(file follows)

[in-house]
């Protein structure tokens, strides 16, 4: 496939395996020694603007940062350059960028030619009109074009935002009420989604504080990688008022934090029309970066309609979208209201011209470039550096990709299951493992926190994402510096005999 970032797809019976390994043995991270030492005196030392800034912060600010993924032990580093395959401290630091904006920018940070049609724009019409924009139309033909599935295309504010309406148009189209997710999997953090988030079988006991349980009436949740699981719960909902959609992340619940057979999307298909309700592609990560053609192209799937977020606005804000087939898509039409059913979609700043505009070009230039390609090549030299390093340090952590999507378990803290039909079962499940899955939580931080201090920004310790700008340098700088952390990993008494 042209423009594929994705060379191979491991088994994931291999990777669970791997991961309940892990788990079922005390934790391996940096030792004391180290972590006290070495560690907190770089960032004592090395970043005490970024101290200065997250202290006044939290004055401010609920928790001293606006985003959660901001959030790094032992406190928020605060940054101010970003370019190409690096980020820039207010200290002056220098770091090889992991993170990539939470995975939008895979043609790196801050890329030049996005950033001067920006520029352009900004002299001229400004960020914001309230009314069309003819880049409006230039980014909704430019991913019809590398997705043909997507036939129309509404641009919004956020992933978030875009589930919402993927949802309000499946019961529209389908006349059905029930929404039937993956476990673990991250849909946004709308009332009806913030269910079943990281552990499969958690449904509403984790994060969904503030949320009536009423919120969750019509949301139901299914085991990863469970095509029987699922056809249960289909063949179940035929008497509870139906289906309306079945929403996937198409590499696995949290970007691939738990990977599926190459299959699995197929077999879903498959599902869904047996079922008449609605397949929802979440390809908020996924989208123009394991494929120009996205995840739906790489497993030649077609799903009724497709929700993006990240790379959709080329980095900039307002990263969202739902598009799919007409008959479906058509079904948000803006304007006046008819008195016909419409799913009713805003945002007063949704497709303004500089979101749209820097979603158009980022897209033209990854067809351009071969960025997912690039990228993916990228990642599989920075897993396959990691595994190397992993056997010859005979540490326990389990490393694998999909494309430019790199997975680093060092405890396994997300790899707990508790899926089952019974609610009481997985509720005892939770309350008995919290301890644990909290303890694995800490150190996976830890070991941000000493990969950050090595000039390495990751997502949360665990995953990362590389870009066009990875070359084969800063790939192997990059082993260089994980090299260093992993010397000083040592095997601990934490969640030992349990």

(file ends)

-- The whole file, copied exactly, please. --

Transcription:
[in-house]
């Protein structure tokens, strides 16, 4: 496939395996020694603007940062350059960028030619009109074009935002009420989604504080990688008022934090029309970066309609979208209201011209470039550096990709299951493992926190994402510096005999 970032797809019976390994043995991270030492005196030392800034912060600010993924032990580093395959401290630091904006920018940070049609724009019409924009139309033909599935295309504010309406148009189209997710999997953090988030079988006991349980009436949740699981719960909902959609992340619940057979999307298909309700592609990560053609192209799937977020606005804000087939898509039409059913979609700043505009070009230039390609090549030299390093340090952590999507378990803290039909079962499940899955939580931080201090920004310790700008340098700088952390990993008494 042209423009594929994705060379191979491991088994994931291999990777669970791997991961309940892990788990079922005390934790391996940096030792004391180290972590006290070495560690907190770089960032004592090395970043005490970024101290200065997250202290006044939290004055401010609920928790001293606006985003959660901001959030790094032992406190928020605060940054101010970003370019190409690096980020820039207010200290002056220098770091090889992991993170990539939470995975939008895979043609790196801050890329030049996005950033001067920006520029352009900004002299001229400004960020914001309230009314069309003819880049409006230039980014909704430019991913019809590398997705043909997507036939129309509404641009919004956020992933978030875009589930919402993927949802309000499946019961529209389908006349059905029930929404039937993956476990673990991250849909946004709308009332009806913030269910079943990281552990499969958690449904509403984790994060969904503030949320009536009423919120969750019509949301139901299914085991990863469970095509029987699922056809249960289909063949179940035929008497509870139906289906309306079945929403996937198409590499696995949290970007691939738990990977599926190459299959699995197929077999879903498959599902869904047996079922008449609605397949929802979440390809908020996924989208123009394991494929120009996205995840739906790489497993030649077609799903009724497709929700993006990240790379959709080329980095900039307002990263969202739902598009799919007409008959479906058509079904948000803006304007006046008819008195016909419409799913009713805003945002007063949704497709303004500089979101749209820097979603158009980022897209033209990854067809351009071969960025997912690039990228993916990228990642599989920075897993396959990691595994190397992993056997010859005979540490326990389990490393694998999909494309430019790199997975680093060092405890396994997300790899707990508790899926089952019974609610009481997985509720005892939770309350008995919290301890644990909290303890694995800490150190996976830890070991941000000493990969950050090595000039390495990751997502949360665990995953990362590389870009066009990875070359084969800063790939192997990059082993260089994980090299260093992993010397000083040592095997601990934490969640030992349990």